So, where do we go from here and what do we do now?

Our chance to change the world.......One sufferer at a time.

This final blog in the series will conclude with an outline of the recommended treatment protocol described by The National Institute Of Clinical Excellence (NICE). It will then compare the NICE guidance with the steps of the MAM 3 Process. Concluding with an explanation of why learning and practicing the MAM 3 Rewind Process is both safe and needed in our current birth context.

We have in previous blogs explained in some depth how what we teach birth professionals is not trauma therapy. It is accepted however, that when the client takes the process and applies it to themselves, they may experience what some would call a therapeutic effect, (of course when taught by Mia Scotland, trained trauma therapists and specialists have a powerful tool they can use with therapeutic effect).

Having gone to great lengths to make this point as clear as possible this blog will show that the principles at work in the MAM 3 Rewind Process actually mirror those recommended in the NICE guidance.

What does the NICE guidance recommend regarding the treatment of PTSD in adults and in what ways does the MAM 3 Rewind Process mirror the principles ?


5.2.1 Cognitive Behavioral Therapies

The MAM 3 Rewind Exposure

During exposure, the therapist helps PTSD sufferers to confront their trauma memories (*) and specific situations, people or objects that have become associated with the traumatic stressor and evoke what is now an unrealistically intense emotional or physical response.

* Interesting use of language, I do wonder how useful the metaphor of confrontation really is when healing trauma in a therapeutic context.

No confrontation is required or needed. This is a self healing process rooted in theories of naturalistic learning. In a very relaxed state, while feeling safe and secure the client completes a mental exercise.

As a client is guided through the process they have been taught by a MAM 3 Practioner, they are making the neurological changes needed to the structure of the memory that has been causing them suffering until now (*).

*This involves ‘seeing themselves’ as the memory plays through Cognitive therapy

By discussing the evidence for and against the interpretations, and by testing out the predictions derived from the interpretations with the help of the therapist, the patient arrives at more adaptive conclusions.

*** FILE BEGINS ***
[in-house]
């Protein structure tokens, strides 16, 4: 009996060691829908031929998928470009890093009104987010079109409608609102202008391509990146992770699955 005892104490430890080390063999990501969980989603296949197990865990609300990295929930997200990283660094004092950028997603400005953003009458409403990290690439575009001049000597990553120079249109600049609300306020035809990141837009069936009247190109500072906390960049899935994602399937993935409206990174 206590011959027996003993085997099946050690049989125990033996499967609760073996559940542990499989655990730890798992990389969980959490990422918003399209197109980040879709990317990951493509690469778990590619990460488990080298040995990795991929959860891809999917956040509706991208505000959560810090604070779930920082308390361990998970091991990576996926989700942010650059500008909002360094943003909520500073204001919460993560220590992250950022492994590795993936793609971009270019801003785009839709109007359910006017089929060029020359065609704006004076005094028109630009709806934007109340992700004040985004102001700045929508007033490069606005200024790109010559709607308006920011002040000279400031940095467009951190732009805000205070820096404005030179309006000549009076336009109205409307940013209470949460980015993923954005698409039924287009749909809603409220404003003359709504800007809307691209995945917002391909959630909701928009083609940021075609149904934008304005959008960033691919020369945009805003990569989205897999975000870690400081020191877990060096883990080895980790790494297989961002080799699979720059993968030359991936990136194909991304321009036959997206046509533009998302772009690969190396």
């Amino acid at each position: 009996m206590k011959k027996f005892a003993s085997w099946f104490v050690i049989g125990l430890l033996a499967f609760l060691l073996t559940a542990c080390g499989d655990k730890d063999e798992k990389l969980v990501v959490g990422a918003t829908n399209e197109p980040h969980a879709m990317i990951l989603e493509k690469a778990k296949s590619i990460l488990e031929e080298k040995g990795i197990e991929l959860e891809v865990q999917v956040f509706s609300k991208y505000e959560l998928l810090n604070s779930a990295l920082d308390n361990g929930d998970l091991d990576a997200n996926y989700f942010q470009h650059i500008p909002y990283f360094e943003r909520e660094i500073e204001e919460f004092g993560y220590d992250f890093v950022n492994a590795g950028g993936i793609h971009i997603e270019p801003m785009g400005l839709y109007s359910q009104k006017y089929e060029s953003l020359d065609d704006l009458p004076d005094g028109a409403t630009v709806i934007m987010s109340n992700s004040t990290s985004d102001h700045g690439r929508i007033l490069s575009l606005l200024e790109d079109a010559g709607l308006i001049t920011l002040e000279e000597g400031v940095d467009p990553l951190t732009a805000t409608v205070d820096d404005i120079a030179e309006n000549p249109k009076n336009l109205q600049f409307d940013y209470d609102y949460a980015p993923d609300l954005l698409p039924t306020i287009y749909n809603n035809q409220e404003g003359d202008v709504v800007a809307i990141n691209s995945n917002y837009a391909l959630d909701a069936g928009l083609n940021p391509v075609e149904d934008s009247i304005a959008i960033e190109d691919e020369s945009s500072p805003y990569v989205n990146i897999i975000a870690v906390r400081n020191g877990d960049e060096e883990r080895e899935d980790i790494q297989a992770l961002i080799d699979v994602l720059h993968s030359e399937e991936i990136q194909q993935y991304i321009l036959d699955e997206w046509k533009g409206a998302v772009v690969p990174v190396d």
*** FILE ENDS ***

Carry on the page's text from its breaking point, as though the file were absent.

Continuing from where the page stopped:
The patient is encouraged to drop behaviours and cognitive strategies that prevent a disconfirmation of the negative interpretations, e.g. excessive precautions to prevent further trauma or excessive rumination about what one could have done differently during the event. 

The client restructures the memory that has until now been causing them to suffer.

This transformation happens as they are guided through the process.

No conscious mind insight is needed. The changes seem to happen spontaneously.

The client takes all the credit. Stress management

Relaxation training: teaching techniques for relaxation, for example, relaxing major muscle groups, in a way that decreases anxiety.

Breathing retraining: teaching techniques of slow, abdominal breathing to avoid hyperventilation and the unpleasant physical sensations that accompany it.

Positive thinking and self-talk: positive statements (e.g. ‘I did it before and I can do it again’) are written on cards and rehearsed so that they can be used to replace the negative thoughts that often occur during stressful experiences.

Assertiveness training: teaching the person how to express wishes, opinions and emotions appropriately and without alienating others.

Thought stopping: teaching the person distraction techniques to overcome distressing thoughts by inwardly shouting ‘stop’.

Step 1 of the process involves guiding the client into a deeply relaxed state. MAM 3 Practioners learn to see (and hear) the physical signs of relaxation in another person.

The Practioner might record the guided relaxation portion of the first client session and encourage her client to use the recording as often as they can before the next session (*)

The MAM 3 Process is working at an unconscious mind level. The client is doing the work but is often unaware consciously of the changes taking place.

The suffering they have been experiencing has not been created consciously, if it had they would just be able to stop it.

* Newly trained MAM 3 Practioners are encouraged to complete each step of the process in 3 separate sessions.

In conclusion

This blog series has concerned itself with offering you an evidence base for the MAM 3 Rewind process. I have endeavoured to build a robust case for the underlying safety of our choice to train birth professionals in this powerful life transforming process and in how safe it’s use is for the woman our students will go on to teach and guide through it.

I may think I have been successful in doing that but ultimately you get to decide. I often say:  "believe nothing, test everything", you now have the opportunity to test everything I have claimed for the MAM 3 Rewind process. The women and their partners who have been suffering after a distressing birth experience deserve better than what they have been receiving until now.

As birth professionals the days of feeling powerless in the face of the tragic statistics is over. You now have a way to make a significant contribution to child bearing women and their partners.

What are you going to do now?

Do you want to know who you are? Don’t ask. Act! Action will delineate and define you. -- Thomas Jefferson

Please email me with any comments or questions regarding this blog series.


Mark Harris

We've evolved The MAM 3 Step Rewind Method with a commitment to safety for your client. After doing our course you'll have the skills and confidence to teach your client the process and guide her (or him) through it and feel relief from a heavy burden.